In the case that the contract does exist, is not void and is not voidable – these are the remedies that the injured party may seek.
Damages: Liquidated damages are monetary sums that are included as a provision should a breach of contract occurs. Law Society’s Conditions of Sale for e.g. provides a liquidated damage of 8% if there is a delay in completion. Unliquidated damages are, on the other hand, determined by the court.
Injunction: A court order that forces the person being sued to do something, not do something depending on what the person suing is requesting for. A Mareva injunction, which freezes the assets of someone being sued, is a well-known action taken against the risk of a defendant dissipating his assets to frustrate a judgement of the court.
Specific Performance: A requirement to fulfil exactly as stated in the contract – this notion is best understood by the Shakespearean play The Merchant of Venice where a moneylender refused damages but insisted on the specific performance of taking a pound of flesh off the borrower (whom he hated), when the loan was not repaid on the specific date. While all’s well that ends well (with the lawyer of the borrower pointing out the lender may remove the flesh but only so – without shedding a drop of the borrower’s blood) – it is rare that courts today grant specific performance when damages will do.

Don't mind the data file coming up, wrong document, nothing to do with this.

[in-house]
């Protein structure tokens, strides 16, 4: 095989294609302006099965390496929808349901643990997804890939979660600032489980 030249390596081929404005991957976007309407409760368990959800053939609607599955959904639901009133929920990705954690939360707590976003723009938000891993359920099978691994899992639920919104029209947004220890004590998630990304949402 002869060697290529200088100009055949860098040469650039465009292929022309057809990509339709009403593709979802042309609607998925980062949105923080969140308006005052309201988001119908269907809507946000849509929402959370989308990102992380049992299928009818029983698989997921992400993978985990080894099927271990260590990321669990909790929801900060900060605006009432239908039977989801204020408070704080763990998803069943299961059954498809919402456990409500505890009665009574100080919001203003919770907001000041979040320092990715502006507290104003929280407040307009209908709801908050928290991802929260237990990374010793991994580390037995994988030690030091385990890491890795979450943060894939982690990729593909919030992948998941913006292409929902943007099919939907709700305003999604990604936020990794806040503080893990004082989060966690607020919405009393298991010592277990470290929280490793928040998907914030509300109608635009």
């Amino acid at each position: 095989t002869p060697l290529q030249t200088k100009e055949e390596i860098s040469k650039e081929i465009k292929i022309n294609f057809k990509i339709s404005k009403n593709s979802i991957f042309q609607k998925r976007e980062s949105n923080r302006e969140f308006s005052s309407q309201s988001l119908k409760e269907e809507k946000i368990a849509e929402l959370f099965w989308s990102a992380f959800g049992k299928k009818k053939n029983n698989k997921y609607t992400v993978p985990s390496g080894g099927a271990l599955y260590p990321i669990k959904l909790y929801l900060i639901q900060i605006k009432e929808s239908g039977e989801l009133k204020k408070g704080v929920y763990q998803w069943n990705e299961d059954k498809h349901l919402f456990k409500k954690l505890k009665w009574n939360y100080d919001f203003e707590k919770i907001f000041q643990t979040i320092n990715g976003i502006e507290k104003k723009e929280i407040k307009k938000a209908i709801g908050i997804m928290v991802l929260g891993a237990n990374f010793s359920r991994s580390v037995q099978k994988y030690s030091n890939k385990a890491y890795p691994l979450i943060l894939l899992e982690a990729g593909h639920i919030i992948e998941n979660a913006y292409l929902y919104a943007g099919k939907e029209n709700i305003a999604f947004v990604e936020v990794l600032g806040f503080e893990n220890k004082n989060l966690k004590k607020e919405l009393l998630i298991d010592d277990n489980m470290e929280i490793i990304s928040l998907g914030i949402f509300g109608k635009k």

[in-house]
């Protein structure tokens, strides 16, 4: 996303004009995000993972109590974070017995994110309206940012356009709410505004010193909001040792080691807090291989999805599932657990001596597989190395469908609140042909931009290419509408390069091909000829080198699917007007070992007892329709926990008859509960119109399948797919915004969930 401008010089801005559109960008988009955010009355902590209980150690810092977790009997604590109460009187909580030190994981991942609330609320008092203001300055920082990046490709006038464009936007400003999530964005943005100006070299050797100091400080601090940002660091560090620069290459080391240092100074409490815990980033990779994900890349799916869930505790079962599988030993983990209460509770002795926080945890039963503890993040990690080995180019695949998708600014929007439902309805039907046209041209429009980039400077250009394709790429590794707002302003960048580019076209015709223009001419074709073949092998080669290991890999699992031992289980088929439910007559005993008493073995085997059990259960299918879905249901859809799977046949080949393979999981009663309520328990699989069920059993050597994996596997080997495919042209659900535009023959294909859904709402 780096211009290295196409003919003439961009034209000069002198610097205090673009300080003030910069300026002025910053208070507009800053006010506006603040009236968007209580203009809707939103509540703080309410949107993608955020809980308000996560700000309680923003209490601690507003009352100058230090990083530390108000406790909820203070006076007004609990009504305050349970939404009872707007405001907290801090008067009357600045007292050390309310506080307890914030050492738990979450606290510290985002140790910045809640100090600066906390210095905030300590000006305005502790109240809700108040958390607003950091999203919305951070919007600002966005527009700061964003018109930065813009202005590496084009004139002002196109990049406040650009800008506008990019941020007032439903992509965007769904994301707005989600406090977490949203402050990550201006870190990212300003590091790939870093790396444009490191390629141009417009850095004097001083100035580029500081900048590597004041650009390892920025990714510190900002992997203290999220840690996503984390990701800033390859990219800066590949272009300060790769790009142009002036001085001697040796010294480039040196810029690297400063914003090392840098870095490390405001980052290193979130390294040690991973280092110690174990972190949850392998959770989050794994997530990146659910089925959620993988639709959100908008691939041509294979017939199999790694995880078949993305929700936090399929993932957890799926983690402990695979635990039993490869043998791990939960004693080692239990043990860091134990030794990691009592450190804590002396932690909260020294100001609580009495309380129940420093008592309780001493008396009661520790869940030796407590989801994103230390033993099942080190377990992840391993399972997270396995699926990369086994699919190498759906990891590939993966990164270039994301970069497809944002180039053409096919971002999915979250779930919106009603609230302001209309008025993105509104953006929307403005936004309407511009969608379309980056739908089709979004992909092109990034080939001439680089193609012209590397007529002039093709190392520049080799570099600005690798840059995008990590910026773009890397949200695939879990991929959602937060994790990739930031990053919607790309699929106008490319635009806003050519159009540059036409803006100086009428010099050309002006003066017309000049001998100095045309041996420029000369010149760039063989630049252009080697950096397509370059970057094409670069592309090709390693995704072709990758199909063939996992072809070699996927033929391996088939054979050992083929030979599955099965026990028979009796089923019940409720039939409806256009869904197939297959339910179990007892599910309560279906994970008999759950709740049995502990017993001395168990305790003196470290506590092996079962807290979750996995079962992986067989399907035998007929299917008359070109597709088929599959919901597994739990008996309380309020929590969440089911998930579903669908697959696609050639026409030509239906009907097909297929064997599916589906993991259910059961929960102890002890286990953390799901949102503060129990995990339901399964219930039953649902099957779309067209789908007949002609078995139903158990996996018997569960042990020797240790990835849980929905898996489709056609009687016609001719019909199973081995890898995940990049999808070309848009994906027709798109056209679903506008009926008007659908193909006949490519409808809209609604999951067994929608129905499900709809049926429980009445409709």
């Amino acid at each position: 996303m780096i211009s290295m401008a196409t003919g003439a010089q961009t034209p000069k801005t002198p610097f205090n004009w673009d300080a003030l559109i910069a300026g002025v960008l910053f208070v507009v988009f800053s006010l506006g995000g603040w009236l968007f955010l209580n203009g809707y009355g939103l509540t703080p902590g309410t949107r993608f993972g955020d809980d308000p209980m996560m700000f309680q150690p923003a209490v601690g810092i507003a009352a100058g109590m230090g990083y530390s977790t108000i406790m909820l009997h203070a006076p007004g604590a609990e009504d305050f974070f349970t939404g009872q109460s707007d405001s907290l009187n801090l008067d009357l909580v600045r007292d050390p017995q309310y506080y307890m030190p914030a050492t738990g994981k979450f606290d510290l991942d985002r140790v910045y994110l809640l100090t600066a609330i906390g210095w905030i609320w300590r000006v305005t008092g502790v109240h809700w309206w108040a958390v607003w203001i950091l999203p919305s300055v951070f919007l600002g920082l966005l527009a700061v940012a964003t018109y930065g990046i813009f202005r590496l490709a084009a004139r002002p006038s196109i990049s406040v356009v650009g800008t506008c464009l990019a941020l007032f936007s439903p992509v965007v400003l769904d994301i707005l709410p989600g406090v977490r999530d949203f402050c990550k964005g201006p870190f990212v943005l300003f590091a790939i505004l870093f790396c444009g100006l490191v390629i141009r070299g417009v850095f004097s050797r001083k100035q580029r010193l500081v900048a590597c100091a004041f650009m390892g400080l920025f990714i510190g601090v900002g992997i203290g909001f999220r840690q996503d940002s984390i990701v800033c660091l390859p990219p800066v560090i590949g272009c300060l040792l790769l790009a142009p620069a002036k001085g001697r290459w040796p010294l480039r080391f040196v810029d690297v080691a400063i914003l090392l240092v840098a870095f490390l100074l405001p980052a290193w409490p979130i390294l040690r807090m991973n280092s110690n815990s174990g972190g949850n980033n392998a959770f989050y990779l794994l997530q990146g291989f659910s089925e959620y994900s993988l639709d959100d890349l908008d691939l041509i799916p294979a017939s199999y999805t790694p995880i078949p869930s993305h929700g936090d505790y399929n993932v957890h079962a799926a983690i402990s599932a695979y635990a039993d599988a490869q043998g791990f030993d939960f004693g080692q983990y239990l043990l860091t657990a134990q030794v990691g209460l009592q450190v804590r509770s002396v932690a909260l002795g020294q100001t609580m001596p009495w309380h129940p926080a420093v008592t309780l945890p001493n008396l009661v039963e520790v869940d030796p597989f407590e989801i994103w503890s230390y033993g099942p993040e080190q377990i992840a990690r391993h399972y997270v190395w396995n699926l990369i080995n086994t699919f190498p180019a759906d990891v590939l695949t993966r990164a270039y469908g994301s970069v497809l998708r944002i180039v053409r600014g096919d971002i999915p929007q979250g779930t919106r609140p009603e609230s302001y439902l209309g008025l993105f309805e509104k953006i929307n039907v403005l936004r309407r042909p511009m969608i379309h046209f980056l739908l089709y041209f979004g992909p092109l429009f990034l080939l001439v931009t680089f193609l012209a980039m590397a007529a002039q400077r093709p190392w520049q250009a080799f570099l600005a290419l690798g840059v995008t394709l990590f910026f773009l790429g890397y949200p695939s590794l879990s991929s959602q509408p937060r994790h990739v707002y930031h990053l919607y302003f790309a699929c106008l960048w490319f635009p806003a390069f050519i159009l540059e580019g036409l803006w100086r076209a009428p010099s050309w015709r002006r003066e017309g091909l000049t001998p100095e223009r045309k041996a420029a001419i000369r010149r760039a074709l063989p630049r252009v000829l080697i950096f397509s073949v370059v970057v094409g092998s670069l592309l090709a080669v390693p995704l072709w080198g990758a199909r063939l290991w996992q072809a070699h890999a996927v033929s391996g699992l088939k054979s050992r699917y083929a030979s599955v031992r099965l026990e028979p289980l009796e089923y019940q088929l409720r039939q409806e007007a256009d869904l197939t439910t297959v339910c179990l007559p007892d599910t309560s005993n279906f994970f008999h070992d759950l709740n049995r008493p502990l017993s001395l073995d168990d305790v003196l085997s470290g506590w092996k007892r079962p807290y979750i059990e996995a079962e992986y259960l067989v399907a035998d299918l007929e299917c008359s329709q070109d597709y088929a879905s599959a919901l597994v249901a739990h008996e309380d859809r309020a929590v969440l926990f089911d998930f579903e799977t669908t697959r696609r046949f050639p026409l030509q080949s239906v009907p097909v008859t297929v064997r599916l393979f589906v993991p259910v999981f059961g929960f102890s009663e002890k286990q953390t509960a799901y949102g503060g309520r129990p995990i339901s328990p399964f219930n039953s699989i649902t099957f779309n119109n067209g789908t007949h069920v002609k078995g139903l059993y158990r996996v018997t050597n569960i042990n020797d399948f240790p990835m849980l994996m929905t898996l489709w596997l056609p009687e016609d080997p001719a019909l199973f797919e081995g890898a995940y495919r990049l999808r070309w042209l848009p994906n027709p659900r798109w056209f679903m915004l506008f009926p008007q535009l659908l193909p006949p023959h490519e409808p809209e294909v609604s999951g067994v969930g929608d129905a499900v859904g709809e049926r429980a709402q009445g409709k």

This article is written by Adrian Mah from Asia Law Network.
This article does not constitute legal advice or a legal opinion on any matter discussed and, accordingly, it should not be relied upon. It should not be regarded as a comprehensive statement of the law and practice in this area. If you require any advice or information, please speak to practicing lawyer in your jurisdiction. No individual who is a member, partner, shareholder or consultant of, in or to any constituent part of Interstellar Group Pte. Ltd. accepts or assumes responsibility, or has any liability, to any person in respect of this article.